For sale a very rare early Victorian stick barometer weather station by S&B Solomons of London.
Presented on a large seven and a half inch wide mahogany backboard with domed top and chamfered edge surround, the exposed barometer tube runs centrally down the full length of the instrument with half globe mahogany cistern cover to the base and cistern adjustment screw below.
The two part boxwood barometer scale is styled with a similar design to the backboard with domed top and is engraved with a matching scale either side measuring 26 to 31 inches of barometric pressure. The reason for the dual scale is made evident by two boxwood sliding Vernier scales on each side of the tube which allows the user to track current daily readings against the previous day. The base of the scale is engraved with the words, “10AM Yesterday” to the left and “10AM Today” to the right. The maker’s name of “S&B Solomons, London. W.” is also marked to the head of the scale.
However, the remaining space on the barometer is what makes this instrument hugely interesting. Below the barometer scale, two further boxwood scales are provided. The lefthand side includes an example of a Six’s max/min thermometer which incorporates miniature pins within the thermometer bore and allows the recording of maximum and minimum temperatures whilst the user is not present. On the righthand side is a hygrometer or wet and dry thermometer which allows the user to deduce the dew point within the atmosphere. A small brass bucket is provided below in order to carry a small amount of water. A small wick would be placed over the wet thermometer bulb and continually soaked by the water feeding up the wick from the bucket below.
As if all of the above was not enough, a further boxwood section just above the cistern cover provides a storm glass to the left with weather indications engraved to an accompanying scale and a normal thermometer to the right with a scale for both Fahrenheit and Centigrade.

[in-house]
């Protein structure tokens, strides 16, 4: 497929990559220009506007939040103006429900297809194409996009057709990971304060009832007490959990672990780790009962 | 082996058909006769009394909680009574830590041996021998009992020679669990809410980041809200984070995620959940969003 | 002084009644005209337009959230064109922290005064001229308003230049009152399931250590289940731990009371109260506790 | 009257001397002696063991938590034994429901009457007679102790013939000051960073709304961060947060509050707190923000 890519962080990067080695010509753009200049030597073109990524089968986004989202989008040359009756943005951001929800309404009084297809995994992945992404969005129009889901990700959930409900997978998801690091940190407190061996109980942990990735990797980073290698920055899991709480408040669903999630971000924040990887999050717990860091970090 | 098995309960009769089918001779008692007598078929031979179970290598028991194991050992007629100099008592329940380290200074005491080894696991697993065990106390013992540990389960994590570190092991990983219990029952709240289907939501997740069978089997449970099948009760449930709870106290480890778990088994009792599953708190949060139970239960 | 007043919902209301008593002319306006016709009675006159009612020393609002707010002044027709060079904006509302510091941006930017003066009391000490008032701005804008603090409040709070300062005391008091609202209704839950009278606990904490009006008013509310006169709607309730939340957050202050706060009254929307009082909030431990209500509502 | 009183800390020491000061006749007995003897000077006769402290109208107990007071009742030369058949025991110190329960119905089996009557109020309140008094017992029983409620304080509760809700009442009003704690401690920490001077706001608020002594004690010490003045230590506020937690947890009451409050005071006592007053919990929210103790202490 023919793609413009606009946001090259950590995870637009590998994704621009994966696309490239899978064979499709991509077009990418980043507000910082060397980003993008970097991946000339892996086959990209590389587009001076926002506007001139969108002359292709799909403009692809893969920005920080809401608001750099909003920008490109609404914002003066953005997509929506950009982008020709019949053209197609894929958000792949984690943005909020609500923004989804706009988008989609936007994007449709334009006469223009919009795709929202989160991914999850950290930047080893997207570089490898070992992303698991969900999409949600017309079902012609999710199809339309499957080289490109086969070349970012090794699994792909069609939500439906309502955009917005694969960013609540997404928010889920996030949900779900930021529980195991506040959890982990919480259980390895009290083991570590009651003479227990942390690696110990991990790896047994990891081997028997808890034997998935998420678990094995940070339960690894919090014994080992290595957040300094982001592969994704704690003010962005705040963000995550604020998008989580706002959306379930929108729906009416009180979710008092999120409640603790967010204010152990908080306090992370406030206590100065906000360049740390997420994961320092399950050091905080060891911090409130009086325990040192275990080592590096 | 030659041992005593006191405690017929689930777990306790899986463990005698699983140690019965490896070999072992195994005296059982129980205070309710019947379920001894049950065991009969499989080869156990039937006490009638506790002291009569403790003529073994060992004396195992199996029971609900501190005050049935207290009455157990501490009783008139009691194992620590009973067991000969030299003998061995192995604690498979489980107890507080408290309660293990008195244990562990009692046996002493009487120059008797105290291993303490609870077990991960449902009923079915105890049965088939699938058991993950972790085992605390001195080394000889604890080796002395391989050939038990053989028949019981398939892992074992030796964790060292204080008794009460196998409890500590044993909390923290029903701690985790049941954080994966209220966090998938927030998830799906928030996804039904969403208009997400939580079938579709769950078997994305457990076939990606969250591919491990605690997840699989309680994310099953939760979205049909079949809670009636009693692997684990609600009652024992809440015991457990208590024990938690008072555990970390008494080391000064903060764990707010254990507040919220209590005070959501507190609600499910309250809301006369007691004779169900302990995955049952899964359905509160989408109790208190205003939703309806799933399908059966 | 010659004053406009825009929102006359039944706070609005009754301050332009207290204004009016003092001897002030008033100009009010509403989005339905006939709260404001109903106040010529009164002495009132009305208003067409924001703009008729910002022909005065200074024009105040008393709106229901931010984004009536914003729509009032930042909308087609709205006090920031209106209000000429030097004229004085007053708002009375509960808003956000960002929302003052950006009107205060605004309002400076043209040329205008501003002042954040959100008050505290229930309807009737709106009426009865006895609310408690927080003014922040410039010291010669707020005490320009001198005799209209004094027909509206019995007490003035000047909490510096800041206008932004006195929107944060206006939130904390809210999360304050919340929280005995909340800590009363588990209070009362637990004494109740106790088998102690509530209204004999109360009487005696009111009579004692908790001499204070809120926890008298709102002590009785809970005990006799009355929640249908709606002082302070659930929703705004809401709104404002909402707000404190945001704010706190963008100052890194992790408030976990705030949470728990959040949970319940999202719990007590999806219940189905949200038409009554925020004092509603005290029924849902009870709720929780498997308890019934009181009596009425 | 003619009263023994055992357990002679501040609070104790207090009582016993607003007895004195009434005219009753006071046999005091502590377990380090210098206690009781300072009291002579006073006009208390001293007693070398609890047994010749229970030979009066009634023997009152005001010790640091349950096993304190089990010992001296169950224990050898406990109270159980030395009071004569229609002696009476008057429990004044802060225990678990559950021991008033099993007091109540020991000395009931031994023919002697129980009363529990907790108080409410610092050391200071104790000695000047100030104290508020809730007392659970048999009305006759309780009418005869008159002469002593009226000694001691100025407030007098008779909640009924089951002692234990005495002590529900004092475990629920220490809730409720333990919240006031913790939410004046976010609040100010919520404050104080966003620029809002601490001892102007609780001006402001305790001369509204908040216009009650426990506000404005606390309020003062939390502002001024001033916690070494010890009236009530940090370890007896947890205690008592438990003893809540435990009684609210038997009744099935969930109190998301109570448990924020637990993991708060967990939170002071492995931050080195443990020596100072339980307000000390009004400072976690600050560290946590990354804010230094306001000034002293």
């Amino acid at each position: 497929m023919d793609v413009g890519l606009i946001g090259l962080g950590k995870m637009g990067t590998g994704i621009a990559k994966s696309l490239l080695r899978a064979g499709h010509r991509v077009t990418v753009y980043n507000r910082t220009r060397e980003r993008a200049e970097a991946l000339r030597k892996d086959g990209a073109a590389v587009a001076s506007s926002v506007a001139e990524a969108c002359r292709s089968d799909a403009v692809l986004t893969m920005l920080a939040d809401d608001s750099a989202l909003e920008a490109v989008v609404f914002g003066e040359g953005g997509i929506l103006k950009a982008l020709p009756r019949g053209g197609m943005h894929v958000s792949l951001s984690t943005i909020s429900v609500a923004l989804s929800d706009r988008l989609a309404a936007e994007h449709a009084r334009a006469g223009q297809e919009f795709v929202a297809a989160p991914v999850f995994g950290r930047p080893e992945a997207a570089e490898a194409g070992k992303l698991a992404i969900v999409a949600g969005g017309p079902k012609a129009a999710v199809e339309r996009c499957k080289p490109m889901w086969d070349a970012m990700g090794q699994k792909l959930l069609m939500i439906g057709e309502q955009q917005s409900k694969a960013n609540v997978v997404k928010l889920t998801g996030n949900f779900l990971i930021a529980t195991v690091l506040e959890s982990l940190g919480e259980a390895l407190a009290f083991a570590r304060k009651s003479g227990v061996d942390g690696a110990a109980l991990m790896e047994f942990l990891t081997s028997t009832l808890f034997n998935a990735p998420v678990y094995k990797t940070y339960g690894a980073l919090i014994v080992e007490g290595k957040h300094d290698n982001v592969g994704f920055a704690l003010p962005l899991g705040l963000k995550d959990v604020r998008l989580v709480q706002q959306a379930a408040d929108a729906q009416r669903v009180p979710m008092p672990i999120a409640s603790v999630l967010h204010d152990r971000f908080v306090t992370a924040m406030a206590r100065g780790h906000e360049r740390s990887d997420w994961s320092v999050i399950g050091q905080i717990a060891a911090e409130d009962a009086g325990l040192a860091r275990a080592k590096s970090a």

A simply fascinating instrument which would have been produced at the time where weather prediction was becoming a popular and much more scientific pastime for interested amateurs. The developments of Admiral Fitzroys meteorological work brought this branch of science to the public eye and instrument makers were keen to provide the public with instruments that would provide more succinct and accurate methods of weather prediction. It is likely that as was largely the case for the sympiesometer, the onset of the more agile aneroid barometer put pay to the success of many of these fascinating instruments and they are therefore seldom encountered.
Presumably from Jewish extraction, the opticians Samuel & Benjamin Solomons traded from 1832 to 1879 but there is scant information available on this long and prosperous partnership. They traded primarily from the address at 39 Albemarle Street in Piccadilly opposite The York Hotel and are noted in the archives as having lodged a registered design in 1863. From advertisements in the same year it seems likely that this was for their “patent tinted spectacles” for which they proclaimed that their invention was “patronised by the majority of nobility including Viscount Palmerston”.
Earlier in 1839, advertisements in the Spectator for the company’s “newly-invented operative voice conductor”, (a hearing aid), proudly proclaims that they were “opticians and aurists to Their Majesties the King and Queen of Hanover and Their Royal Highnesses the Princess Augusta and Sophia”
Although little is widely known of this partnership, they certainly made shrewd use of advertising throughout their career, positioning their adverts across a wide and varied selection of publications of the era from The Ecclesiastical Gazette to The North Wales Chronicle. If their adverts are to be believed, they were patronised by both Royalty and The British Government during this time.